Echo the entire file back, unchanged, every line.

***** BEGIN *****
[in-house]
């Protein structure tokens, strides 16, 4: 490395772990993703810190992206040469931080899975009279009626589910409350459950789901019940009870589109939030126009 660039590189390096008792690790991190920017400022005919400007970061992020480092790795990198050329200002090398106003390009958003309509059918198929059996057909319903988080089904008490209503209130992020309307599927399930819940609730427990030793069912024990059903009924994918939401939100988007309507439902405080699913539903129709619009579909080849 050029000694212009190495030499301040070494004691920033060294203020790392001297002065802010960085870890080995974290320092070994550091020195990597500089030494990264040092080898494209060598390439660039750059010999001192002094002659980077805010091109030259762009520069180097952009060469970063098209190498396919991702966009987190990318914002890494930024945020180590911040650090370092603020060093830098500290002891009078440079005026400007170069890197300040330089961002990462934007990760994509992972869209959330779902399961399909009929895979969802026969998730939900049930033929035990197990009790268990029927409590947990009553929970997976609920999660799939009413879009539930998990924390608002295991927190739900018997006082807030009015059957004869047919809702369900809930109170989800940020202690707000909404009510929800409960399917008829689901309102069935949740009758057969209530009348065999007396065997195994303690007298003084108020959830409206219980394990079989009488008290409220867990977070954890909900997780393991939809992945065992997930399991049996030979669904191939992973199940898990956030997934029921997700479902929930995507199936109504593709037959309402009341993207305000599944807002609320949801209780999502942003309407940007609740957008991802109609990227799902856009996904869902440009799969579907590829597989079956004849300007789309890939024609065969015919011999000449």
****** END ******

[in-house]
């Protein structure tokens, strides 16, 4: 490395772990993703810190992206040469931080899975009279009626589910409350459950789901019940009870589109939030126009 660039590189390096008792690790991190920017400022005919400007970061992020480092790795990198050329200002090398106003390009958003309509059918198929059996057909319903988080089904008490209503209130992020309307599927399930819940609730427990030793069912024990059903009924994918939401939100988007309507439902405080699913539903129709619009579909080849 050029000694212009190495030499301040070494004691920033060294203020790392001297002065802010960085870890080995974290320092070994550091020195990597500089030494990264040092080898494209060598390439660039750059010999001192002094002659980077805010091109030259762009520069180097952009060469970063098209190498396919991702966009987190990318914002890494930024945020180590911040650090370092603020060093830098500290002891009078440079005026400007170069890197300040330089961002990462934007990760994509992972869209959330779902399961399909009929895979969802026969998730939900049930033929035990197990009790268990029927409590947990009553929970997976609920999660799939009413879009539930998990924390608002295991927190739900018997006082807030009015059957004869047919809702369900809930109170989800940020202690707000909404009510929800409960399917008829689901309102069935949740009758057969209530009348065999007396065997195994303690007298003084108020959830409206219980394990079989009488008290409220867990977070954890909900997780393991939809992945065992997930399991049996030979669904191939992973199940898990956030997934029921997700479902929930995507199936109504593709037959309402009341993207305000599944807002609320949801209780999502942003309407940007609740957008991802109609990227799902856009996904869902440009799969579907590829597989079956004849300007789309890939024609065969015919011999000449």